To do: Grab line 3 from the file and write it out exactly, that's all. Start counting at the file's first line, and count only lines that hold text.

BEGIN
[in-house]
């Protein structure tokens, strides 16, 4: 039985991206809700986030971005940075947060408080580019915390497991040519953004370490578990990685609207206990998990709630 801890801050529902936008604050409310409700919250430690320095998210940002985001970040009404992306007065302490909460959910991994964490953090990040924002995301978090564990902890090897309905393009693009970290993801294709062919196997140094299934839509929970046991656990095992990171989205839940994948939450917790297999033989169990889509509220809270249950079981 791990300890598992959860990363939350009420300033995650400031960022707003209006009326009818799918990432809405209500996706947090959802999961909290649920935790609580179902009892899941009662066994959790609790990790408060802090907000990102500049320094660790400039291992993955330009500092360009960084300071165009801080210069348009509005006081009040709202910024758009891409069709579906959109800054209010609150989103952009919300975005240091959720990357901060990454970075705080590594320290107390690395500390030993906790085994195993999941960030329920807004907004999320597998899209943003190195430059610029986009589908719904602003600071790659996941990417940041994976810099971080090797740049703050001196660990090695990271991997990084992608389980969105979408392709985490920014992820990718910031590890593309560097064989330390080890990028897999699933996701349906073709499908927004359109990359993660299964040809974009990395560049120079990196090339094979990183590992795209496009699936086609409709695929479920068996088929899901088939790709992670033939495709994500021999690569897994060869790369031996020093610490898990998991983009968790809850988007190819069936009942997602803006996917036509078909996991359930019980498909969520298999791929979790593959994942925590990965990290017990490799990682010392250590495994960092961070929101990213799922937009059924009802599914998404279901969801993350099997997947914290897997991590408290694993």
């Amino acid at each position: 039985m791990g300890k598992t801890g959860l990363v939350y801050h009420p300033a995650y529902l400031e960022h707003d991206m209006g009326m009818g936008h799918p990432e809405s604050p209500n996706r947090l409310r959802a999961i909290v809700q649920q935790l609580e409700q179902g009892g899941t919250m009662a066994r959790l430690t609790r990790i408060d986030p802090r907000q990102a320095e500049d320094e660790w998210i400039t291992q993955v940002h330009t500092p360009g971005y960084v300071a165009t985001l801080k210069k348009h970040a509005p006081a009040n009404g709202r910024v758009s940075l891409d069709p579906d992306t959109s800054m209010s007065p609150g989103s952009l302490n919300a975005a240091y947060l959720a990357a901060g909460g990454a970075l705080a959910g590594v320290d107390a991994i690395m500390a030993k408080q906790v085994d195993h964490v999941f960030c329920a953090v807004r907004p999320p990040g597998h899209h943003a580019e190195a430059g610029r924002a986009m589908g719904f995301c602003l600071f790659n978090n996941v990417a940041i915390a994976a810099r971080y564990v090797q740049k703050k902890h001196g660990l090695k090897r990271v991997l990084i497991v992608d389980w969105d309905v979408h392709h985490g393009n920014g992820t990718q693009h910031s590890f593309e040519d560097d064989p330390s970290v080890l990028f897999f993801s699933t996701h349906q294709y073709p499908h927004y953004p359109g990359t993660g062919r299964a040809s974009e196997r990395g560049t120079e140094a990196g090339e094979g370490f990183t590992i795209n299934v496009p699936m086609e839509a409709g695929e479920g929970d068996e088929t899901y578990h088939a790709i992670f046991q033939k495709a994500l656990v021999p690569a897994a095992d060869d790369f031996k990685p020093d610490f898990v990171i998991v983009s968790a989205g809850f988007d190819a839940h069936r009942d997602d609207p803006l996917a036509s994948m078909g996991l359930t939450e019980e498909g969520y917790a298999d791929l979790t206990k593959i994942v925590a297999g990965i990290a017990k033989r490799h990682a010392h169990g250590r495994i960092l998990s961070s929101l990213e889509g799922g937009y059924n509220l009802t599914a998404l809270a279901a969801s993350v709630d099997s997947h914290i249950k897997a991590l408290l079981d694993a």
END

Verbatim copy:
């Amino acid at each position: 039985m791990g300890k598992t801890g959860l990363v939350y801050h009420p300033a995650y529902l400031e960022h707003d991206m209006g009326m009818g936008h799918p990432e809405s604050p209500n996706r947090l409310r959802a999961i909290v809700q649920q935790l609580e409700q179902g009892g899941t919250m009662a066994r959790l430690t609790r990790i408060d986030p802090r907000q990102a320095e500049d320094e660790w998210i400039t291992q993955v940002h330009t500092p360009g971005y960084v300071a165009t985001l801080k210069k348009h970040a509005p006081a009040n009404g709202r910024v758009s940075l891409d069709p579906d992306t959109s800054m209010s007065p609150g989103s952009l302490n919300a975005a240091y947060l959720a990357a901060g909460g990454a970075l705080a959910g590594v320290d107390a991994i690395m500390a030993k408080q906790v085994d195993h964490v999941f960030c329920a953090v807004r907004p999320p990040g597998h899209h943003a580019e190195a430059g610029r924002a986009m589908g719904f995301c602003l600071f790659n978090n996941v990417a940041i915390a994976a810099r971080y564990v090797q740049k703050k902890h001196g660990l090695k090897r990271v991997l990084i497991v992608d389980w969105d309905v979408h392709h985490g393009n920014g992820t990718q693009h910031s590890f593309e040519d560097d064989p330390s970290v080890l990028f897999f993801s699933t996701h349906q294709y073709p499908h927004y953004p359109g990359t993660g062919r299964a040809s974009e196997r990395g560049t120079e140094a990196g090339e094979g370490f990183t590992i795209n299934v496009p699936m086609e839509a409709g695929e479920g929970d068996e088929t899901y578990h088939a790709i992670f046991q033939k495709a994500l656990v021999p690569a897994a095992d060869d790369f031996k990685p020093d610490f898990v990171i998991v983009s968790a989205g809850f988007d190819a839940h069936r009942d997602d609207p803006l996917a036509s994948m078909g996991l359930t939450e019980e498909g969520y917790a298999d791929l979790t206990k593959i994942v925590a297999g990965i990290a017990k033989r490799h990682a010392h169990g250590r495994i960092l998990s961070s929101l990213e889509g799922g937009y059924n509220l009802t599914a998404l809270a279901a969801s993350v709630d099997s997947h914290i249950k897997a991590l408290l079981d694993a």